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Yangtze River management faces huge challenges, WWF expert
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13:16, August 25, 2009

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Chinese government has done a lot in the water management of large rivers and lakes in China in recent years, but huge challenges remain, said Dr Li Lifeng, World Wild Fund, WWF fresh water expert during the World Water Week held on August 16-22 in Stockholm.

In an exclusive interview with People's Daily Online, Dr. Li said China has realized in recent years, especially after the 1999 flood along the Yangtze river that the water management not only involves water sector but also many other sectors such as land, agriculture, environment, energy, forestry, navigation and many others. China has proposed the ideas of ‘harmony between man and water' and the river management institutions should be the representatives of all the people along the Yangtze river reaches.

The Yangtze river is the world's third largest river and the largest river in China. It flows across 19 provinces, municipalities and regions. It feeds one third of the 1.3 billion Chinese population and 40% of Chinese GDP. How to well manage, utilize and protect our mother river indeed poses huge challenges.

Dr. Li Lifeng said that traditionally, China's way of managing the river was mainly to serve the purpose of flood control. Thus it divided into so many areas and sectors but lack of coordinated system. Since 2002, China issued an amended Water Law which changed the way of traditional management into a comprehensive management involving all the related sectors and stakeholders.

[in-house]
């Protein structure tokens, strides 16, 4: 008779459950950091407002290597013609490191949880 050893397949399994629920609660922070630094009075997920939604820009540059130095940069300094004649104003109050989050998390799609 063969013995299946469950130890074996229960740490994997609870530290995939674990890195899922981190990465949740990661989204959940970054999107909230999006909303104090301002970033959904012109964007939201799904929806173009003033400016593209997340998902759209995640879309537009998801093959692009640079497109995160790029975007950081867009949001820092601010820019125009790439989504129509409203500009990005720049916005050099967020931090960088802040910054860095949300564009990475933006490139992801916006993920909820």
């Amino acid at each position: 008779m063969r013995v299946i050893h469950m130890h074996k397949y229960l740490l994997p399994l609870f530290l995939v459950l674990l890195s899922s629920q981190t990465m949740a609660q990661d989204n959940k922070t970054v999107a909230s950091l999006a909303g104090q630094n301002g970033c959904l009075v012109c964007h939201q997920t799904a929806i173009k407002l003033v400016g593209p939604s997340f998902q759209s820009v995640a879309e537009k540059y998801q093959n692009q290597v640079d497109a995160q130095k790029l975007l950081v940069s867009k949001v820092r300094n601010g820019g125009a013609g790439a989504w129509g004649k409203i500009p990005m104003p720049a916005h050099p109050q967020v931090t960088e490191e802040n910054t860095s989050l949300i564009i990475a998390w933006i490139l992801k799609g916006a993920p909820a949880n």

Now the specific challenge for the Yangtze River is pollution and ecological concerns.

"It is a bit worrisome that there is a trend that the pollution along the Yangtze River is moving from the lower to the upper reaches, or from eastern to the western region. This is really worrisome," said Dr. Li.
With the economic development more measures have been taken to control and treat pollution in eastern China. But due to lack of awareness and lower economic development in western regions, the pollution in the source of the Yangtze River aroused attention now.

"Another big pollution source is the agricultural pollution because large amount of nitrogen and phosphor as well as pesticide were used in agriculture. This caused a lot of pollution along the Yangtze River. For example the Taihu Lake blue algae to the large extent was due to agriculture," said Dr. Li.

Three Gorges project should have a fourth goal

The second largest challenge is the ecosystem concern. Due to the hydrological power development, there are many dams built along the Yangtze River. For example, the construction of the Gezhouba Dam forgot the fact that Chinese Sturgeon needs to swim back to Jinsha River to produce eggs. Remedy methods have been taken to raise more artificially cultivated Chinese Sturgeon. But now the Three Gorges Project which located in the upper reaches of Gezhouba also needed huge amount of storage of water. Whether such storage of water can affect Chinese Sturgeon's production of eggs below Gezouba or not needs further study and if yes, what measures can be taken to avoid this problem. This proposes the fourth goal for the Three Gorges Project management, said Dr. Li.